YPG test officer leads local theater group
Having served as a Munitions and Weapons Division test officer at U.S. Army Yuma Proving Ground (YPG) for nearly 30 years, Yuma native Kevin Irr has learned a lot about leadership.
In his spare time, he applies the same principals to his service on the board of directors for the venerable Yuma Community Theater group.
For the last 10 years, he has volunteered for the organization. Elected to the board of directors four years ago, last year he was elected to a three-year term as the board’s president.
It was his then-teenage son
Jason’s love of acting that first brought Irr into the group’s orbit.
“He was involved in several shows with the community theater, and in high school theater as well. If he wasn’t doing something at the high school, he got into the cast of several shows at Yuma Community Theater. I would go in at times if they needed help with stages or sets.”
Since the group lacks a permanent theater of its own, as president of the board Irr must help coordinate venues for their performances, and try to pick engaging, crowd-pleasing plays to stage.
“It’s a tough endeavor. We have to come up with the type of shows that will draw in a crowd.”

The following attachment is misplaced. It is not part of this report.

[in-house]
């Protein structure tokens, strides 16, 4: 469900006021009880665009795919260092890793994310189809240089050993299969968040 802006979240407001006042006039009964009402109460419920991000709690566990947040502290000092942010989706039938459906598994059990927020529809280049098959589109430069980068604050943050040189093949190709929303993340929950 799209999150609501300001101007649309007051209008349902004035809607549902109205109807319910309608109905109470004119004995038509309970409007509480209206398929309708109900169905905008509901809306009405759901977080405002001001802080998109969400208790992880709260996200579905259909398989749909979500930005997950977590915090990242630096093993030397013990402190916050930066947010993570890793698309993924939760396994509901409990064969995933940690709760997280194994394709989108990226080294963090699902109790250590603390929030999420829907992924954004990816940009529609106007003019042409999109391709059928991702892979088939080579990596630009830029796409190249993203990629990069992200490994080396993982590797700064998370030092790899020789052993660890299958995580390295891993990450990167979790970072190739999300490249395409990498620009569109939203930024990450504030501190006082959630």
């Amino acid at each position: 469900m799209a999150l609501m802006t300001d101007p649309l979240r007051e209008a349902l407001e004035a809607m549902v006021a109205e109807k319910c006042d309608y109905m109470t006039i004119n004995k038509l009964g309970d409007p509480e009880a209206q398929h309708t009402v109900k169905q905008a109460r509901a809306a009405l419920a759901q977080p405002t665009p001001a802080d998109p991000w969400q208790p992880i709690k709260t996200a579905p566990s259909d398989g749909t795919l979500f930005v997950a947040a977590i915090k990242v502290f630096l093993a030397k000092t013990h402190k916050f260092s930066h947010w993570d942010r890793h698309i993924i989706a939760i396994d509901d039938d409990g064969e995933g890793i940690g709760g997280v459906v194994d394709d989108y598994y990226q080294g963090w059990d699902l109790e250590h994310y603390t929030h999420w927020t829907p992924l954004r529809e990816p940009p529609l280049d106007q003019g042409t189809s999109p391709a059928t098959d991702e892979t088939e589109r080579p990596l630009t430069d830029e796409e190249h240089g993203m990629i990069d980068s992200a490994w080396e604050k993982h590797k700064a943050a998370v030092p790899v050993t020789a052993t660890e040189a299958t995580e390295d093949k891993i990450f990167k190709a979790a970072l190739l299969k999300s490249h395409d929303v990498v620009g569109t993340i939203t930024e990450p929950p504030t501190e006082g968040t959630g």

Most recently, the group performed a musical called Monstersongs, a modern musical. Up next is the Into the Woods, a Tony award-winning musical in its Broadway heyday in the 1980s with a large cast and music by Stephen Sondheim.
“There are a lot of artists in the Yuma community, in all varieties of arts and entertainment. There’s a lot of great talent in singing in this town.”
The Yuma Community
Theater is entirely reliant on fundraisers and the generosity of frequent contributors. The actors are all volunteers who receive no money for their performances. The reward for the time-consuming work of learning lines and rehearsing,
Irr says, comes from the thrill of performing in front of an audience.
“It takes a lot of time, so you’re just hoping they have the commitment to come in and do those shows. It’s usually just for the love of theater.”
Additionally, Irr has also lent a hand building and maintain exhibits for the nascent Yuma Children’s Museum over the years, from its beginnings as a recurring temporary summer exhibit at the Yuma Art
Center to its nearly-completed permanent home in downtown Yuma.
“My wife is the executive director of the children’s museum, and as they are approaching the date to get the museum open, there is a lot of work on the front end to prep the museum. The exhibit set-up is quite an undertaking.”